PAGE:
How to Apply Textured Ceiling Paint on a 1960s Plaster Swirl Ceiling

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Applying textured ceiling paint to a ceiling with a 1960s plaster swirl pattern gives the room a modern look. Many homes built in the 1960s used a plaster coat with a swirl pattern on the ceilings. Plaster installers used a stiff-bristle brush to give the plaster its swirl texture, leaving deep grooves in the plaster's surface. A 1960s-style swirled ceiling needs its ridges softened prior to applying textured paint. Textured paint will not hide the deep ridges on an unprepared swirl-pattern ceiling.

Things You'll Need

  • Drop cloth
  • Plastic sheeting
  • Masking tape
  • Ladder
  • Safety glasses
  • Dust mask
  • Palm sander
  • Coarse-grit sanding pad
  • Vacuum
  • Plaster primer
  • 4-inch paintbrush
  • 3/8-inch nap roller
  • Paint stick
  • Protect the room's floor with a drop cloth. Cover the walls with plastic sheeting, using masking tape to hold the plastic in place. Preparing a 1960s plaster swirl ceiling for texture paint creates a lot of cement dust.

  • Set up a ladder in one corner of the room. Put on safety glasses and a dust mask.

  • Remove the ridges from the plaster swirl ceiling using a palm sander equipped with a coarse-grit sanding pad, working from each wall toward the center of the ceiling using circular motions. Change the sanding pad when it looses its grit.

  • Clean the dust from the ceiling using a vacuum.

  • Apply a 3- to 6-inch-wide strip of plaster primer to the ceiling next to the walls and around the light fixtures using a 4-inch paintbrush. Cover the remaining part of the ceiling with the plaster primer using a 3/8-inch nap roller. Let the plaster primer dry completely according to the manufacturer's recommended drying time.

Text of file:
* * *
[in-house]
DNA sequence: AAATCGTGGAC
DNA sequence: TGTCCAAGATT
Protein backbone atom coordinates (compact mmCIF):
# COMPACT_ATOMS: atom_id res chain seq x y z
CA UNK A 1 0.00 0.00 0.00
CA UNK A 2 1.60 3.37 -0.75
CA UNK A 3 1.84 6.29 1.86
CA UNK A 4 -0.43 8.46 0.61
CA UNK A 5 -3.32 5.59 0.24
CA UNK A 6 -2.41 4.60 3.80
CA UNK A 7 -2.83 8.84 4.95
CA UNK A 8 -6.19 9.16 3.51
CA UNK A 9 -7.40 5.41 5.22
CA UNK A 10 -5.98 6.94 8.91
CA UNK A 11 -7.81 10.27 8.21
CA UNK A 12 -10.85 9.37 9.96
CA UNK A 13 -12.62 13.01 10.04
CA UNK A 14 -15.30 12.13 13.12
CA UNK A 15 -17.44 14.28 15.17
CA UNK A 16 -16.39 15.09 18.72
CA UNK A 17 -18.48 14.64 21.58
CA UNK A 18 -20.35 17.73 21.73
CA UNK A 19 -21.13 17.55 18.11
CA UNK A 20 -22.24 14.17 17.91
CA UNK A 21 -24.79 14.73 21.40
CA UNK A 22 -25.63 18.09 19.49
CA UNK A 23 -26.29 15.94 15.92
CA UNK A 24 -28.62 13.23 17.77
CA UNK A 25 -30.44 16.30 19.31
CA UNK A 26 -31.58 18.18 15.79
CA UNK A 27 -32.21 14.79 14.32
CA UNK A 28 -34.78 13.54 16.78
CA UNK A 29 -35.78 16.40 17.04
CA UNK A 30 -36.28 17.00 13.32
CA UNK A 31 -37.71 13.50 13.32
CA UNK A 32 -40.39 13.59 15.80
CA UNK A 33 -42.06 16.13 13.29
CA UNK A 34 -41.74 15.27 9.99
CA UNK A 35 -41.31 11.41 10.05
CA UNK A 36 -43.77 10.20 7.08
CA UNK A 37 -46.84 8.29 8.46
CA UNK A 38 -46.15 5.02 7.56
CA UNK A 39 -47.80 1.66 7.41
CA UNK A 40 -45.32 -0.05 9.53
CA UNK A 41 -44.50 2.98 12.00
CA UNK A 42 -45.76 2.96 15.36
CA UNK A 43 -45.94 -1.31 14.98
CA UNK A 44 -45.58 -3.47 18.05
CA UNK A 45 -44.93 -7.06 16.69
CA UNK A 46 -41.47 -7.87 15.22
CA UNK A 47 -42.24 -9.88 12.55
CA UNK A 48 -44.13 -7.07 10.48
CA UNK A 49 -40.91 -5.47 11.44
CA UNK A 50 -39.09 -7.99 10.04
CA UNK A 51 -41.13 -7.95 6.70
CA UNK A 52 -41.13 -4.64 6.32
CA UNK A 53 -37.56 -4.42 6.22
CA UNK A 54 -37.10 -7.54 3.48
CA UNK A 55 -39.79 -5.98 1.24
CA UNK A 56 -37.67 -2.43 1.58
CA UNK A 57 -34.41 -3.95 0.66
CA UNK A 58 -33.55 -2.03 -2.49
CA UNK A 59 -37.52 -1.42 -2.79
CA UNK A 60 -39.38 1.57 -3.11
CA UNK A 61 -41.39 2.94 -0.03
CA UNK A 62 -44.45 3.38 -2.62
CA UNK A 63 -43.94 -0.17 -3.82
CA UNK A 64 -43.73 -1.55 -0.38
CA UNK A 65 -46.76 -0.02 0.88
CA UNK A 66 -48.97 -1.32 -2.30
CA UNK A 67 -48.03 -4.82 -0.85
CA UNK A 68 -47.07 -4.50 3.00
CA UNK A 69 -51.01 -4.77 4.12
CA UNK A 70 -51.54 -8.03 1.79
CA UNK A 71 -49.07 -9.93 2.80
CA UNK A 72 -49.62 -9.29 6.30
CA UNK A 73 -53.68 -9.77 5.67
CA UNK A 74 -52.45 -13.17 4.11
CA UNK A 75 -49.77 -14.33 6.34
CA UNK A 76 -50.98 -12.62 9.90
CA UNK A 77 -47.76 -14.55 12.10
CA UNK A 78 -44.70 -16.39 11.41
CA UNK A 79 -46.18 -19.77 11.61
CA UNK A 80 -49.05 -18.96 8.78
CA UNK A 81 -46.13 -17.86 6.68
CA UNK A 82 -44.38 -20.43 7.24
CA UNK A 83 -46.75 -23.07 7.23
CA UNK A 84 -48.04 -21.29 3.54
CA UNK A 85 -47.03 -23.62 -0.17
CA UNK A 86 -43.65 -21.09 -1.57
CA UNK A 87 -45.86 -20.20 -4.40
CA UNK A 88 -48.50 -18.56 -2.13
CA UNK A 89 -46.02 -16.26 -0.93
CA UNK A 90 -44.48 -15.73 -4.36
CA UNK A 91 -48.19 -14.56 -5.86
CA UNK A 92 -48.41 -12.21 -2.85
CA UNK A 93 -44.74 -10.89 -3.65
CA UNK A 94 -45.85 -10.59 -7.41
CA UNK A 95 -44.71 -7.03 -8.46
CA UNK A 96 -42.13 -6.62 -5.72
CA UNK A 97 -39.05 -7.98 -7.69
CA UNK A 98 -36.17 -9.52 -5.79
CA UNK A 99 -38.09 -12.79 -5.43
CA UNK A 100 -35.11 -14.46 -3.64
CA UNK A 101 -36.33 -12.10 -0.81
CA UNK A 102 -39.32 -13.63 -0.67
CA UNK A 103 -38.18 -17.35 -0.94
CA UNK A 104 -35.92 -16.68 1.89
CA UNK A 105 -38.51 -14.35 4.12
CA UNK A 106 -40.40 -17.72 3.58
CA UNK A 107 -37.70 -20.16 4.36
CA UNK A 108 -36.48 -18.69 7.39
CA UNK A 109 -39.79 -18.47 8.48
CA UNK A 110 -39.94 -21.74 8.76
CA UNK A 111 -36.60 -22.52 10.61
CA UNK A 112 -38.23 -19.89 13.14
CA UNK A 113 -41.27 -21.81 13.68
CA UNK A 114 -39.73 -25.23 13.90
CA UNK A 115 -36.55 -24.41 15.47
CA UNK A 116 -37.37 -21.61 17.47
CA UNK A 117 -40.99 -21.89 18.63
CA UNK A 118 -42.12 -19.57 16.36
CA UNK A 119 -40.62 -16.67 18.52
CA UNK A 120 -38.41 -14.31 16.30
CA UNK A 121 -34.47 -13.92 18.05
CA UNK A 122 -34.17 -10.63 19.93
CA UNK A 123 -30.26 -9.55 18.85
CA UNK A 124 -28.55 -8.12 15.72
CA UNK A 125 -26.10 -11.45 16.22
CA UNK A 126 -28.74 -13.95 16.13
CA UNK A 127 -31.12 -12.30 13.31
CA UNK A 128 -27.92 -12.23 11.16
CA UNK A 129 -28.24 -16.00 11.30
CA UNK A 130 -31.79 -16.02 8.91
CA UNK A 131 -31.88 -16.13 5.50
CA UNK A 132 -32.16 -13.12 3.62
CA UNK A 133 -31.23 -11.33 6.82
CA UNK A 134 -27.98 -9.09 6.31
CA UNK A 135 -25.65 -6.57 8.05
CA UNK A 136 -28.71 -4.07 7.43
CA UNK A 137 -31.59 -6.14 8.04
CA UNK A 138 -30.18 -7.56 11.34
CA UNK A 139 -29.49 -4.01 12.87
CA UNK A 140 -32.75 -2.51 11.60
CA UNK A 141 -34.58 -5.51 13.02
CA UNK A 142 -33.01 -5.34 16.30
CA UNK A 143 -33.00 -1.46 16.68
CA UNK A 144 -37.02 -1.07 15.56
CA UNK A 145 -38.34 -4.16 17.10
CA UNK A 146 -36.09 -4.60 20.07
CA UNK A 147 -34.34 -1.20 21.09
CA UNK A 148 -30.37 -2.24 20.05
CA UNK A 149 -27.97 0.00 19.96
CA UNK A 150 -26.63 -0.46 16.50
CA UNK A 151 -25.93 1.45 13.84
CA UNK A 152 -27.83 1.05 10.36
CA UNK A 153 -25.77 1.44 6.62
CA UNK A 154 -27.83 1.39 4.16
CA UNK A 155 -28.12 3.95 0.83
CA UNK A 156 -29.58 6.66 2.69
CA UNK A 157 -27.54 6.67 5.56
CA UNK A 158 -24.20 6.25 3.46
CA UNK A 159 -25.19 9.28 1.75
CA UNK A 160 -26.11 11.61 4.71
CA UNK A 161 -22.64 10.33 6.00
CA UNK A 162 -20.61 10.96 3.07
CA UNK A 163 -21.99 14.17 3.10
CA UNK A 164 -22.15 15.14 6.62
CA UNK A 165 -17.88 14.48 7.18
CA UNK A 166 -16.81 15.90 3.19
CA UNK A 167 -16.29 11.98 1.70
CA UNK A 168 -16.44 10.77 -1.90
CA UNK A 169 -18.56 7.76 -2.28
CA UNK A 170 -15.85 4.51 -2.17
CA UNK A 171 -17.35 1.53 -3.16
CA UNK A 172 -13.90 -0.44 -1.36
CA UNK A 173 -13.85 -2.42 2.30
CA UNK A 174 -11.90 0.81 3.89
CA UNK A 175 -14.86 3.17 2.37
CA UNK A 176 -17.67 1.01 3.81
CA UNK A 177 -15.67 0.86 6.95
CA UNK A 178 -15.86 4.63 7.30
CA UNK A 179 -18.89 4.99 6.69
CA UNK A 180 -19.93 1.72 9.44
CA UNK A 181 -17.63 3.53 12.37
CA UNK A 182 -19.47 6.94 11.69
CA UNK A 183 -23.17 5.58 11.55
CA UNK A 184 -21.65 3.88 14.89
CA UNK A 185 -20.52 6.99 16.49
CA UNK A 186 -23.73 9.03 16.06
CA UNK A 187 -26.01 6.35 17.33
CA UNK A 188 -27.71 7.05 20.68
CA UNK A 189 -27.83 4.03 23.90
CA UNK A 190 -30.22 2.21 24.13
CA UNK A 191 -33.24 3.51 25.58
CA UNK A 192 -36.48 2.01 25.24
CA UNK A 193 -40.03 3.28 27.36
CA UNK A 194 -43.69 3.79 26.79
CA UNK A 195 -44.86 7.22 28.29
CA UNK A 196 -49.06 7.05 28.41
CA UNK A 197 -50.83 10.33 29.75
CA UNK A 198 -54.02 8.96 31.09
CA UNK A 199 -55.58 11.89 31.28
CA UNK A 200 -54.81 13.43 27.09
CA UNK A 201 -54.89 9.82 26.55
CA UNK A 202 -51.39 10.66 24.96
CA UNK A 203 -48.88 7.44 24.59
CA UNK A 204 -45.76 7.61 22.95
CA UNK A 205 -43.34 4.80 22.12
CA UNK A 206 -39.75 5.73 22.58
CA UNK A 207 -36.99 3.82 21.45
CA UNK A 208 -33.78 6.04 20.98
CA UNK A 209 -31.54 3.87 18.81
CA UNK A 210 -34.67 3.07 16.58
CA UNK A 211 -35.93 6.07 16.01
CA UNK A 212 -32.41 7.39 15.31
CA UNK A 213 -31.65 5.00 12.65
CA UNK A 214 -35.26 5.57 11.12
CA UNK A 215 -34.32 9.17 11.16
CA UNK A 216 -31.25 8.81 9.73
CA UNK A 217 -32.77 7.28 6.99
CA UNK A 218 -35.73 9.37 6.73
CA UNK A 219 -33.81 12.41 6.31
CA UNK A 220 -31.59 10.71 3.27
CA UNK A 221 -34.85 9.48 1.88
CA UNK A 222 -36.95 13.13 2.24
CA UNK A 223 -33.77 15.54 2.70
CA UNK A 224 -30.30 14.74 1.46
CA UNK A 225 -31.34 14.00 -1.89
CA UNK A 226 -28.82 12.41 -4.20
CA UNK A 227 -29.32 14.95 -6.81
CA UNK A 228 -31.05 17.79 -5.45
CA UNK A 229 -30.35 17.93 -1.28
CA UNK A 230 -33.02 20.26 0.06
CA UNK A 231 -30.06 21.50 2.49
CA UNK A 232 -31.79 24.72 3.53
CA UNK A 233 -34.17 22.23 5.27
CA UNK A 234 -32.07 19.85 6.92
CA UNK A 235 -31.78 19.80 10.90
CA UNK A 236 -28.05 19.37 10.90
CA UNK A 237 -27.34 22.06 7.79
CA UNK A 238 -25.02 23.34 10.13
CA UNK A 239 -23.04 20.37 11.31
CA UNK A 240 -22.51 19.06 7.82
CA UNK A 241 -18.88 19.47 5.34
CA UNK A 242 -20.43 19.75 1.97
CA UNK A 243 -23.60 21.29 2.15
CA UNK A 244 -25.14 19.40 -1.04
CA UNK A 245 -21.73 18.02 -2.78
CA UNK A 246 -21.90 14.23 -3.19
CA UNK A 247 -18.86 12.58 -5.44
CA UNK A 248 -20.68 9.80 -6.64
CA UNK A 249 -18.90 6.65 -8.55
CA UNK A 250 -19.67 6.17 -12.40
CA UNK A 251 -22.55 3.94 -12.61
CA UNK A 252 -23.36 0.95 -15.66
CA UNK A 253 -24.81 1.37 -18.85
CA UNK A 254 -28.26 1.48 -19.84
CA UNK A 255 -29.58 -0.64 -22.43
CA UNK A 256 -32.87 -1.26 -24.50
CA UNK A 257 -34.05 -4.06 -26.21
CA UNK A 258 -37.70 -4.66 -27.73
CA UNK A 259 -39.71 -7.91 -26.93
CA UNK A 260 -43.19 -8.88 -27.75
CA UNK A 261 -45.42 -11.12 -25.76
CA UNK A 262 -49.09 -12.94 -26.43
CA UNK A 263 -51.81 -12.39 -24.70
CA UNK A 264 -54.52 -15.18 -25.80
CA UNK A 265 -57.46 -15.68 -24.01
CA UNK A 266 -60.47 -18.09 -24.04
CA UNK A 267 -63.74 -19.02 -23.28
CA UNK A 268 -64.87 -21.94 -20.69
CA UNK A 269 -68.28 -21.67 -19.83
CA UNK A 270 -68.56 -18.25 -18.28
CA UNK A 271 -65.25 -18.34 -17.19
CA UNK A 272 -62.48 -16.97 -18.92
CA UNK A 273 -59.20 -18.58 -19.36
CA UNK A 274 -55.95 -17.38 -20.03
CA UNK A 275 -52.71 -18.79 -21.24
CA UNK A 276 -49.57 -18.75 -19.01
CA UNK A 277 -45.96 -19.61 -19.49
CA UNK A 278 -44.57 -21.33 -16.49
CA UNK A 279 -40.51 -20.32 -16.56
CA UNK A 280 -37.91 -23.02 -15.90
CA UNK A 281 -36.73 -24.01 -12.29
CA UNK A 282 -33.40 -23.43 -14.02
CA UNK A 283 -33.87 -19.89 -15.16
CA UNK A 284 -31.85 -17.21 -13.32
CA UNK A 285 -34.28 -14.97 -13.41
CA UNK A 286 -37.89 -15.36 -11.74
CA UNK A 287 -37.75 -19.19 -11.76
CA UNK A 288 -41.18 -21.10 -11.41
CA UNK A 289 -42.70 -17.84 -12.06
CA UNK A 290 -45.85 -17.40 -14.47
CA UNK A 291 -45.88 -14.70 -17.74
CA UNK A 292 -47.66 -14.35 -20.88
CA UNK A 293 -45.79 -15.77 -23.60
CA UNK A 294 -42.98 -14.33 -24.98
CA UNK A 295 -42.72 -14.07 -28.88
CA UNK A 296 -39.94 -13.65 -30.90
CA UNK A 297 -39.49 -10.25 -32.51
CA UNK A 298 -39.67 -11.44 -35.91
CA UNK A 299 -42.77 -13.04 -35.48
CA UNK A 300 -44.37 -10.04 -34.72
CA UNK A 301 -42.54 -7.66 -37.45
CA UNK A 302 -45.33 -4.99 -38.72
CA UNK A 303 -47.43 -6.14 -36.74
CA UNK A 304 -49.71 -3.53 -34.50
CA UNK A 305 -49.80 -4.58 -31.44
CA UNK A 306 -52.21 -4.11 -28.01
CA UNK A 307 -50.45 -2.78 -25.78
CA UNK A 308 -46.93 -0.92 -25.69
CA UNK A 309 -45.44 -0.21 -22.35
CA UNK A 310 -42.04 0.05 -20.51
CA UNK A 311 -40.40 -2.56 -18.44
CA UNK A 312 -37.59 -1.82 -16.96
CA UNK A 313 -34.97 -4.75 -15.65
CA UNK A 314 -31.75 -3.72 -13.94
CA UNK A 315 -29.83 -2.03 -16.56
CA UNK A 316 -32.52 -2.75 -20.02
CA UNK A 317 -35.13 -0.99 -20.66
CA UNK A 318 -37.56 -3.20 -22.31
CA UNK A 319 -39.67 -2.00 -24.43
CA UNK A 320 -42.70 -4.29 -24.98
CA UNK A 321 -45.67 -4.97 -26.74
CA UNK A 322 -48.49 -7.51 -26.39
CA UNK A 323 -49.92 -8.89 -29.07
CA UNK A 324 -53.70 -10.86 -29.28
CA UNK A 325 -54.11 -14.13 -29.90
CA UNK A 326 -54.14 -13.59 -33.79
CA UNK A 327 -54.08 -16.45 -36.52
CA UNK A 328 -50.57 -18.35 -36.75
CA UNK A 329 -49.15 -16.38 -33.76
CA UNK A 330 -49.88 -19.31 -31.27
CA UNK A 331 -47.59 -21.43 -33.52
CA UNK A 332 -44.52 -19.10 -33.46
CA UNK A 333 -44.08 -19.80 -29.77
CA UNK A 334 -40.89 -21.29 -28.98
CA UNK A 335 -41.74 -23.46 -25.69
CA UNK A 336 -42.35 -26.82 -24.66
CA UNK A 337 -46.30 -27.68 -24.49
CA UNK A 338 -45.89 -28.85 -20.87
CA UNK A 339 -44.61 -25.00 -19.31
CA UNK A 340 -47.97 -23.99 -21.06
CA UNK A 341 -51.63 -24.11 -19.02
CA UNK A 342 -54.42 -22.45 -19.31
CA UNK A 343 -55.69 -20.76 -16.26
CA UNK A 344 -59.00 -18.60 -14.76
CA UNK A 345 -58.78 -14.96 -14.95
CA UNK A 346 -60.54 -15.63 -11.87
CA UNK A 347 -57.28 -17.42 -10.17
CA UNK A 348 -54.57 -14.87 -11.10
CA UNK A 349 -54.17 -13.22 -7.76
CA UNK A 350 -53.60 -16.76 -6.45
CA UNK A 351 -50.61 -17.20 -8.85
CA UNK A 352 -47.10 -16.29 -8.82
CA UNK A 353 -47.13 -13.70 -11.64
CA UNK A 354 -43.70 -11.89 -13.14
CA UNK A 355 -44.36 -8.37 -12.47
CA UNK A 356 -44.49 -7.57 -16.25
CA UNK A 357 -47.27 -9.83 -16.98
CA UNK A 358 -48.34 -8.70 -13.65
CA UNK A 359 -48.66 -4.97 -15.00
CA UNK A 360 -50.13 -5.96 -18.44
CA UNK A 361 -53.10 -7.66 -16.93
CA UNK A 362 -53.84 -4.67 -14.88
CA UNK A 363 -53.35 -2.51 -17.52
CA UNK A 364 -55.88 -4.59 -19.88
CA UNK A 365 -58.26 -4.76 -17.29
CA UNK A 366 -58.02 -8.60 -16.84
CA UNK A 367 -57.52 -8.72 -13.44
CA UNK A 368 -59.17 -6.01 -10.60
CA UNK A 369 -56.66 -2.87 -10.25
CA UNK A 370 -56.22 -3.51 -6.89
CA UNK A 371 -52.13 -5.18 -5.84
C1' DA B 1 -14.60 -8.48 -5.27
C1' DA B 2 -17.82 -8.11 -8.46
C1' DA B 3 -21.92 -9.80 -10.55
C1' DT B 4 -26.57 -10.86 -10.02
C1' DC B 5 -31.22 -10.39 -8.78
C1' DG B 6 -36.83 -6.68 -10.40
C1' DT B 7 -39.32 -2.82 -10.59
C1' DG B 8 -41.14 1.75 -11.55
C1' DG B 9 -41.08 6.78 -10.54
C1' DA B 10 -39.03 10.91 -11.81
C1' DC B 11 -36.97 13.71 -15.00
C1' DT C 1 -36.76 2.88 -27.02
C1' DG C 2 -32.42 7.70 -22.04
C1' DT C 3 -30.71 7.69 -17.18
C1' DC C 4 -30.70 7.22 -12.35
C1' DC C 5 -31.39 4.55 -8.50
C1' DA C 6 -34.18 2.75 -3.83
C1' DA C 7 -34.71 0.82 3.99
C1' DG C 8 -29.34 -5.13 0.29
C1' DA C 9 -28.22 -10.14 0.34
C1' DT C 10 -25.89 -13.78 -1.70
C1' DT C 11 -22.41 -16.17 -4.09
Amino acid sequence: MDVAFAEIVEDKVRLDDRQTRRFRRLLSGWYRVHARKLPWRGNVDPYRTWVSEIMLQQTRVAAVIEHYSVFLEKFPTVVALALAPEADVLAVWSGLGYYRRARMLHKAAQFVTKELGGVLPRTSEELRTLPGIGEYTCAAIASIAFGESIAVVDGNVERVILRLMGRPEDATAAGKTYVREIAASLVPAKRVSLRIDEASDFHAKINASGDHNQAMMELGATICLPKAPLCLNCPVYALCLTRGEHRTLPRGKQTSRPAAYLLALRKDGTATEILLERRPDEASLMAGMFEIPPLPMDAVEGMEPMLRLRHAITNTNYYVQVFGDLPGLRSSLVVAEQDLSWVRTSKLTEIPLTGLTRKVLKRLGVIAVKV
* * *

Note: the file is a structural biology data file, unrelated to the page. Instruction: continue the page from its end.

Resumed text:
• Clean the plaster primer from the 4-inch paintbrush and 3/8-inch nap roller according to the plaster primer manufacturer's clean-up instructions.

  • Stir the textured paint with a paint stick until it has an even consistency. The textured paint's consistency depends on its finished look -- textured paints have several grades, ranging from a fine sandy texture to a coarse stucco-look texture.

  • Apply a 3- to 6-inch-wide strip of textured paint to the plaster ceiling around the light fixtures and where the ceiling meets the walls, using the 4-inch paintbrush to smear the textured paint.

  • Paint the plaster ceiling with the textured paint and the 3/8-inch nap roller, starting in one corner and working across the room in 3- or 4-foot-wide squares. Blend the edges of each square together, leaving a seamless surface. Let the textured paint dry completely according to the texture paint's dry-time instructions.

References

  • Photo Credit Jupiterimages/Photos.com/Getty Images
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